I think that is why I like this quotation from Eliza Snow:

When I am filled with that Spirit, my soul is satisfied, and I can say in good earnest, that the trifling things of the day do not seem to stand in my way at all. But just let me lose my hold of that spirit and power of the Gospel, and partake of the spirit of the world, in the slightest degree, and trouble comes; there is something wrong. I am tried, and what will comfort me? You cannot impart comfort to me that will satisfy the immortal mind, but that which comes from the Fountain above. And is it not our privilege to so live that we can have this constantly flowing into our souls?

That is how I experience Grace. I am filled with that Spirit and I can see how nothing stands in the way of God’s work! But if I “partake of the spirit of the world, in the slightest degree” then yes, “the trouble comes.” I’ve felt like that a lot over the last few days. But, fortunately, there is a comfort that comes from the “Fountain above” – it’s His Grace, which is ready at every instant to take me back again.

What I haven’t talked about here or in the last post is what happens after we “give in” to Grace. Then comes the other side of the coin – consecration. A consecrated life is one in which we see that “the trifling things of the day do not seem to stand in my way at all” because we are working together with God. We see things as they really are – God is fully in charge. We are just along for the ride. The change I think is seen quite clearly in that we stop asking God to help us in our work, and we start asking God how we can help in His work. I see in my mind the council of the great women and men that surround God’s throne, all counseling together about how to do good in the world and push God’s work of saving souls forward. Then at times I see myself also in that council, and/or being assigned by that counsel. I feel like I’m on the “inside,” a part of plans and great schemes to help in God’s work. And that’s fun and exciting, and very very real. It feels like the realest thing I could feel. It’s so happy and just perfect.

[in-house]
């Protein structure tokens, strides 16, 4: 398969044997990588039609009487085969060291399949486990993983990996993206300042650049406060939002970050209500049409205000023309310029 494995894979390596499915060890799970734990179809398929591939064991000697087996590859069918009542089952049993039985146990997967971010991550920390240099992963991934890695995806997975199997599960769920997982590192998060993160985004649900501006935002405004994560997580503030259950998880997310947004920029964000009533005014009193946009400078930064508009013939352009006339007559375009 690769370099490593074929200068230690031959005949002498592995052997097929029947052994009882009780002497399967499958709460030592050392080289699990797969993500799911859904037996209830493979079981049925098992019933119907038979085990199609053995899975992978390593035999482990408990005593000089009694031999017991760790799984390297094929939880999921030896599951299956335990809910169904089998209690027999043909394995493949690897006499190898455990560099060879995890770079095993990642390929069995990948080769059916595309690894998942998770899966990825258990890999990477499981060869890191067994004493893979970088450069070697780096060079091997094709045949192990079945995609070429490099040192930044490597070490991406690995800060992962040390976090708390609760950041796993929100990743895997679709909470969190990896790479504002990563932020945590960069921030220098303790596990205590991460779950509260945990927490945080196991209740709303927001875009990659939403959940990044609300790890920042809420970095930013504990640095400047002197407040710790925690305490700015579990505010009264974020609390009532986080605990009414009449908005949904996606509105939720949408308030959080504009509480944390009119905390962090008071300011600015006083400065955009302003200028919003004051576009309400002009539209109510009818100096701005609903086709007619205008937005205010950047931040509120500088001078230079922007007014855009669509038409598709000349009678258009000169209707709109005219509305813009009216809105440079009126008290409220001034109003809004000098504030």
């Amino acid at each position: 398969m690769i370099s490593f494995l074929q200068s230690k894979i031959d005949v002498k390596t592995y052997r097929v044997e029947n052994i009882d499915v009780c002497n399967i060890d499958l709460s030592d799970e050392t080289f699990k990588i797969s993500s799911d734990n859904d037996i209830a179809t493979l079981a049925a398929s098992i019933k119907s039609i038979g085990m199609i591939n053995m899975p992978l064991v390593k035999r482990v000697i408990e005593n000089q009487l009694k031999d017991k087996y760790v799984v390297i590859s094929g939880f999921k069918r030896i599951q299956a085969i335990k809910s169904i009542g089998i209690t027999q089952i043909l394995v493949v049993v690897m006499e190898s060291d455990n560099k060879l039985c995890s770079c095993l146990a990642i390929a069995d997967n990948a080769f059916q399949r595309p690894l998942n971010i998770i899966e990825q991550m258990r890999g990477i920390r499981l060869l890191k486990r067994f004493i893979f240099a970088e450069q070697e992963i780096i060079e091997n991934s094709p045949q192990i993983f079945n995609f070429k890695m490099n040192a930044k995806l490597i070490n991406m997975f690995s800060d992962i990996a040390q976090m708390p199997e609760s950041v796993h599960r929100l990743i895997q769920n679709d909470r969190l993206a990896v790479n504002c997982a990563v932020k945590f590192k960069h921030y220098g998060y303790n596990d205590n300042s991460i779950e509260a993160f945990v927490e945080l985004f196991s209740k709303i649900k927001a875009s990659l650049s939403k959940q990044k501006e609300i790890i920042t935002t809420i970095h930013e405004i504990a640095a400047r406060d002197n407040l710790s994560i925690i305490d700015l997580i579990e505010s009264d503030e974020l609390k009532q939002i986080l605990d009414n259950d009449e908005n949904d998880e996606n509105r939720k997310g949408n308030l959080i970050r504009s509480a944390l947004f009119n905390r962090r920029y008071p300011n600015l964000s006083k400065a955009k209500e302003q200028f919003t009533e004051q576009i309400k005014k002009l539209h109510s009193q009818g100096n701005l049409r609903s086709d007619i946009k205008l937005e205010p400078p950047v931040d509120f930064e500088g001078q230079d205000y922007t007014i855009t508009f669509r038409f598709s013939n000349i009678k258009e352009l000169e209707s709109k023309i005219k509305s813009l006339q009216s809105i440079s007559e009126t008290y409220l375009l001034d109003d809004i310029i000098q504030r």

And for some reason I don’t stay there?!? That’s the most surprising thing in all of this. That the “world” or my “flesh” could ever call me away is amazing. But, it does. But, the Holy Ghost is always calling me back, asking me to “yield” once again (Mosiah 3:19). It’s just a matter of giving my heart all over again, and trusting, when I jump over that line, He’s there to catch me. And also, that when I jump over that line, He really is in charge of everything in this world and I can live again in trust. It really does feel like being a child again, trusting that your parents have everything under control, and you can let go of your stress and just start exploring and enjoying the world again.

So there’s my thoughts on Grace and why I’m a bit uncomfortable with Brad Wilcox’s talk. Lots of it I like, and I think describing it as to those who “desire for a change of heart,” like those Alma was talking to in Alma 32. But I think there’s a big way in which it misses the peace and joy that can come from really giving all of one’s heart and jumping in with both feet. Yah, that’s the way to say it. It’s jumping in, but keeping a hand or foot on the side still and thereby never really fully experiencing the love and joy that I’ve felt (though not constantly). And so it leaves me feeling a bit saddened, even though I know it’s still pushing many in a good direction. I just worry that it can’t push them all the way.